Is Your Condominium Board Or Hoa Management Run By Captain Bligh?
Second of two articles on community-association living.
Imagine you are British seaman Fletcher Christian serving under the lash of the evil Captain William Bligh while on a 1789 voyage to Tahiti in the South Pacific.
Popular historians and “Mutiny on the Bounty” movie buffs would view Captain Bligh as an over-bearing monster and Christian as a tragic victim.
Fast forward to 2015, when some condominium and homeowners association (HOA) residents say they feel as if Captain Bligh is reigning over their community association—imposing hefty fines for rule violations, then taking them to court to collect, and possibly foreclosing if they don’t pay up.
A new national survey by the Coalition for Community Housing Policy in the Public Interest (CHPPI), found that 77 percent of all respondents said they have been involved in a “significant dispute” with a condo or HOA.
“The president ran the HOA like Captain Bligh,” said an owner in an HOA community in Rancho Palos Verdes, CA. “He imposed fines, doubled them and then took me to court. He ran out my tenant prior to Christmas because he didn’t like him. It took four months to find a new renter and my house was near foreclosure.”
The CHPPI survey also found that 84 percent of community association residents feel that “lack of transparency” and “poor communication” was a “very serious problem.”
One of the myths of condo and HOA shared-community ownership is the so-called “carefree living” aspect. There are no yards to maintain, grass to cut, snow to shovel, windows to wash, decks to stain or roofs to repair. However, the condo lifestyle often isn’t always pretty.
The CHPPI survey rated the level of concern on 26 commonly reported issues within condo associations and HOAs—from voting and election procedures to power of the board to fine owners,” noted Sara Benson, a CHPPI board member and president of Association Evaluation, LLC, a Chicago-based real estate technology firm that rates condo and homeowner associations.
“Ninety-three percent of survey respondents reported there is at least a moderate problem with the power of the board to issue fines,” noted housing advocate Deborah Cassano Goonan, a CHPPI board member based in Florida.
More than 300 owners residing in association-governed communities in Illinois, Texas, California, Florida, Nevada and Arizona, and a host of other states responded to the survey.
“A huge number of HOA boards are out of control,” said an owner of single-family home in a Texas HOA. “Many HOA board members have not read or do not understand their own governing documents so they are failing to comply with them. Some board members, committee members and management companies are involved in conflict of interest situations.”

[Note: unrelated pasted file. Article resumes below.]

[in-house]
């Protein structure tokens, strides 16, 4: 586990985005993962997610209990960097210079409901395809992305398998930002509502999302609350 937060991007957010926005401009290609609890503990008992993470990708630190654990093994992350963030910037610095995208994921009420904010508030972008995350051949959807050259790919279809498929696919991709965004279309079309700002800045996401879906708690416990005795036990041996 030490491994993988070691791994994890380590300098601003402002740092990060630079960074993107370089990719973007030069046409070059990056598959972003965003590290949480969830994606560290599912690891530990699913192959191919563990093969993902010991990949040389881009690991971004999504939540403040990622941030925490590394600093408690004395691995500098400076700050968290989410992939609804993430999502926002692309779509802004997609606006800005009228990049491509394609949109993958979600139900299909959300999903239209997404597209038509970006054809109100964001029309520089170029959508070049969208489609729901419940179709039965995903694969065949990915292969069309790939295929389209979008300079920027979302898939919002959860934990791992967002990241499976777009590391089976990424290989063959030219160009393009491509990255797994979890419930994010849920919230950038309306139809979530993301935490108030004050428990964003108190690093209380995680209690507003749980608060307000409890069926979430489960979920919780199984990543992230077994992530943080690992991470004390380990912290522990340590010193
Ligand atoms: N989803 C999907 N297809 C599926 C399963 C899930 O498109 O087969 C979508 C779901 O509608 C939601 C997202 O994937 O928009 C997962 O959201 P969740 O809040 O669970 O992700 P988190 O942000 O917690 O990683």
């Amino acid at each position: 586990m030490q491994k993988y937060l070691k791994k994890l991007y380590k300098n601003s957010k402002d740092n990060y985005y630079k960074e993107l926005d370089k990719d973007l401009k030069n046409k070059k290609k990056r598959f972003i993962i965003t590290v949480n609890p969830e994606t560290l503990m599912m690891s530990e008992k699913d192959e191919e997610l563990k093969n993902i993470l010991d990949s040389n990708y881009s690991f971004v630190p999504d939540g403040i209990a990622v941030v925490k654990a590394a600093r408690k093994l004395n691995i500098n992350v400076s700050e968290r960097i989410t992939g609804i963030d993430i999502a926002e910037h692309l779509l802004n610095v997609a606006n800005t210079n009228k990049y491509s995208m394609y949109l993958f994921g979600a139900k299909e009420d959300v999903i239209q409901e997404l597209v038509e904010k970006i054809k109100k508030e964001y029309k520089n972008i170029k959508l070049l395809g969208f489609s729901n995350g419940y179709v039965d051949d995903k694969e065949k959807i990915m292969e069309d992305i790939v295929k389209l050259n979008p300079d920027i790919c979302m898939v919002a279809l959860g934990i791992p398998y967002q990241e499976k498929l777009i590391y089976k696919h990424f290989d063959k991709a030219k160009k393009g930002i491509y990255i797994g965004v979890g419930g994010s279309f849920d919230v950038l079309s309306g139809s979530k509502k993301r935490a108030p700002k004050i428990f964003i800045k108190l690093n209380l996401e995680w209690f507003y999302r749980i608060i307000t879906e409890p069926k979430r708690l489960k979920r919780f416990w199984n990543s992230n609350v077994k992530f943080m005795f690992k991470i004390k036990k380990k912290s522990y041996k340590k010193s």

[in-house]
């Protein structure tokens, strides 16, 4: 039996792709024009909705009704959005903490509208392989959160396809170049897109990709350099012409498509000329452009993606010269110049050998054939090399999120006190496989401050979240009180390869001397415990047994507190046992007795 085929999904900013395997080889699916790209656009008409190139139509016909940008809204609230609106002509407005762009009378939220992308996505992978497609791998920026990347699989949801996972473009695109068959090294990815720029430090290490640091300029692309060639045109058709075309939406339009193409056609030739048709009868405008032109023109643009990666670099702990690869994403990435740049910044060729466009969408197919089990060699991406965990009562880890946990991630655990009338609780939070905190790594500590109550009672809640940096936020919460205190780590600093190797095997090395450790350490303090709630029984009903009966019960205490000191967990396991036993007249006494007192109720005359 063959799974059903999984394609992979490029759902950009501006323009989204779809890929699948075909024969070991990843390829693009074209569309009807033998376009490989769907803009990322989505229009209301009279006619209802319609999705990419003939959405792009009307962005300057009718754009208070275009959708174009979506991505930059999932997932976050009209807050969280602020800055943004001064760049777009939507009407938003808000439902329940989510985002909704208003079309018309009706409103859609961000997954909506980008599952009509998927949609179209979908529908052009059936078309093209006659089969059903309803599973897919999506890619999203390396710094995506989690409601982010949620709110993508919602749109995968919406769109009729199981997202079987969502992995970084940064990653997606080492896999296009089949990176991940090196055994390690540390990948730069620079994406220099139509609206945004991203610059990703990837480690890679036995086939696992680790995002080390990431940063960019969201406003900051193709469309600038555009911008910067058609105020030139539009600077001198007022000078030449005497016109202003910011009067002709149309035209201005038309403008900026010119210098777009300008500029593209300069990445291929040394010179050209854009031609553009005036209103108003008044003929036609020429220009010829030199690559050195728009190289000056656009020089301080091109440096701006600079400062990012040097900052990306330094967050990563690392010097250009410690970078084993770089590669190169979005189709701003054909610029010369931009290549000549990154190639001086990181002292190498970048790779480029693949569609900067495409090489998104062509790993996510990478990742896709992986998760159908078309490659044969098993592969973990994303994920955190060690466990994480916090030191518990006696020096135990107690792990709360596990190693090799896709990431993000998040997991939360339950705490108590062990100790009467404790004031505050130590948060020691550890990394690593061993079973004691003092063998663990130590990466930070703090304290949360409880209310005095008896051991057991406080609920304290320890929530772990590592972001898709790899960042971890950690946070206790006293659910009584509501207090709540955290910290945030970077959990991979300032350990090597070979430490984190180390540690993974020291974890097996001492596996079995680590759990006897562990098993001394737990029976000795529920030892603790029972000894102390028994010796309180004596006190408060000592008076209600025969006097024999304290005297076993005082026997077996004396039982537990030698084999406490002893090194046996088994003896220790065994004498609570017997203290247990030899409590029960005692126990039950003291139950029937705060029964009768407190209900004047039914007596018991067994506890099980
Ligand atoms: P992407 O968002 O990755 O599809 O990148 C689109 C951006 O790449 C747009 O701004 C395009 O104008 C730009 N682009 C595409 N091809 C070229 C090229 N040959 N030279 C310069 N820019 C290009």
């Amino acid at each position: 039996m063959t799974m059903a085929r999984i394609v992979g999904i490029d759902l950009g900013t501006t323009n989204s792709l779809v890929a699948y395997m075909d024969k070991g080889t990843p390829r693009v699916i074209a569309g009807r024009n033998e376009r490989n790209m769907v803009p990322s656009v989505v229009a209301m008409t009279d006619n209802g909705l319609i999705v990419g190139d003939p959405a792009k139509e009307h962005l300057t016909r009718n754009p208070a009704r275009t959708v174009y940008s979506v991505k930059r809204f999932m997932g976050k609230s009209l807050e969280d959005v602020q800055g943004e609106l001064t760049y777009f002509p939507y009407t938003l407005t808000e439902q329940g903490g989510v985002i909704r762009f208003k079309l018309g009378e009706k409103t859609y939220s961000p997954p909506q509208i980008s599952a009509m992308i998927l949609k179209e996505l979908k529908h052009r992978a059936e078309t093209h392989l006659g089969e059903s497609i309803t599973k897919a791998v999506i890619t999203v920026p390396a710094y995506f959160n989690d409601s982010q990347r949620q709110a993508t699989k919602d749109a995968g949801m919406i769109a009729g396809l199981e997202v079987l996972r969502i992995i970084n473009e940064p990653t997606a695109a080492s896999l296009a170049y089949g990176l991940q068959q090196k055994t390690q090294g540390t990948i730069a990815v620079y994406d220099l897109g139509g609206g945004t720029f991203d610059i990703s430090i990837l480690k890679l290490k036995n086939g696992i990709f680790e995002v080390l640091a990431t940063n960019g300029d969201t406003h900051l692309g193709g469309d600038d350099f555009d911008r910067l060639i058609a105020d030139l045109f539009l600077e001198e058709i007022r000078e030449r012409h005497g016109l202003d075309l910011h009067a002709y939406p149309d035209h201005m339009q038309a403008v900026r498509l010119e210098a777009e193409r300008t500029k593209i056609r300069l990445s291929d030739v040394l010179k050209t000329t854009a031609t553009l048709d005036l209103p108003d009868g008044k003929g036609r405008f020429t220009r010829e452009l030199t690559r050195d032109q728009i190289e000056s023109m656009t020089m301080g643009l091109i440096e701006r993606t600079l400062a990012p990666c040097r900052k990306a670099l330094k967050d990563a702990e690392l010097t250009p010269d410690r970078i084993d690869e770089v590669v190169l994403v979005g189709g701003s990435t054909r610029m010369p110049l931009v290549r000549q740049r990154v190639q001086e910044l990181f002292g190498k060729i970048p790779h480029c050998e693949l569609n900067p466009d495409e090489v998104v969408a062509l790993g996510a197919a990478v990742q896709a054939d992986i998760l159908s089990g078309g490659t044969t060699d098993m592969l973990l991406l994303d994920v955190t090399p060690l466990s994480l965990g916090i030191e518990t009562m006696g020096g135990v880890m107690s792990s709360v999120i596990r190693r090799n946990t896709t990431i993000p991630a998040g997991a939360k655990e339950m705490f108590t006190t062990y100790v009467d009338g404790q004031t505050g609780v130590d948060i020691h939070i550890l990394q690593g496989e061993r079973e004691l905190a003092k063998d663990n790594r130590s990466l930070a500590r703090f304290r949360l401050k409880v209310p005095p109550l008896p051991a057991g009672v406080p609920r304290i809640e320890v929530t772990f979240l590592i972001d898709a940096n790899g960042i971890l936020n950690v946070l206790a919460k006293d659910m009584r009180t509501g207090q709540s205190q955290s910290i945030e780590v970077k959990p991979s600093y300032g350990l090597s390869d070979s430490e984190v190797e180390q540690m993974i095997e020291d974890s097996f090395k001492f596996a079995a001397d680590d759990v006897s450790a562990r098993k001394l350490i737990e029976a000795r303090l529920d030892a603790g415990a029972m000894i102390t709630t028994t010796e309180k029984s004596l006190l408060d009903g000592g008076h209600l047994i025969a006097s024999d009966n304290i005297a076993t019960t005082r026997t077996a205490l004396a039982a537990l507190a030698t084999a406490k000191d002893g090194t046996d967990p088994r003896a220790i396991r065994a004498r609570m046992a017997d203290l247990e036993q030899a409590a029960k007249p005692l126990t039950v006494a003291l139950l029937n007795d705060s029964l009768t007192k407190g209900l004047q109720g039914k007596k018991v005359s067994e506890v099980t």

Several survey respondents said there is a lack of HOA and condo association oversight by state, county or city governments. Association members should have an avenue available to help them recoup legal fees if their court action against an HOA succeeds, they suggested.
In Chicago, a long-time resident owner in an iconic high-rise condominium building in Streeterville, complained about “an absurd 48-member board that is a prescription for mischief,” including breach of fiduciary duty and fraud. “Even if the board membership was reduced to 15 members, it would still likely be the largest condo board in America,” he said.
Other survey respondents said many condo association and HOA board members lack experience in managing finances. Some said abusive and unethical boards, property managers and attorneys have too much power to fine, lien, foreclose and evict owners with the goal of pocketing substantial fees.
“Management companies are stealing from condo owners via the over-utilization of vendors, inflated prices and kickbacks,” charged an owner and board member in an older high-rise condo on Sheridan Road in Chicago’s Belmont Harbor neighborhood.
“Detailed financial records should be easily accessible to all owners in condo associations and HOAs, and the board of directors and management companies should be transparent to all owners,” said an owner in a townhouse community in Houston, TX.
Another owner said states should create an office under the Attorney General that takes HOA complaints in detail and then compile a database so that the legislature can pass more meaningful reform initiatives.
Many suggested that mandatory board-member training be required and members be regulated by city, county or state government. Some said federal laws needs to be enacted to stop foreclosures based on non-payment of assessments and fines.
“There’s so much wrong with the HOA concept. It’s the blind leading the blind,” said a condo owner in Fort Myers, FL. “Many HOAs are a con game, like a Ponzi scheme, devised and implemented by crafty lawyers, unqualified property managers, and inexperienced board volunteers.”
One angry owner advocated prosecution, conviction and jailing of any and all “HOA criminals” in America.
“All criminal and corrupt HOA boards, attorneys, judges, former judges, property managers and bankers need to tried, sentenced and jailed,” said a former unit owner in a Pennsylvania HOA. “Then, their assets should be sold and the proceeds directed to compensate their victims. No one should be above the law.”
Don DeBat is co-author of “Escaping Condo Jail,” the ultimate survival guide for condominium living. For more information, visit www.escapingcondojail.com.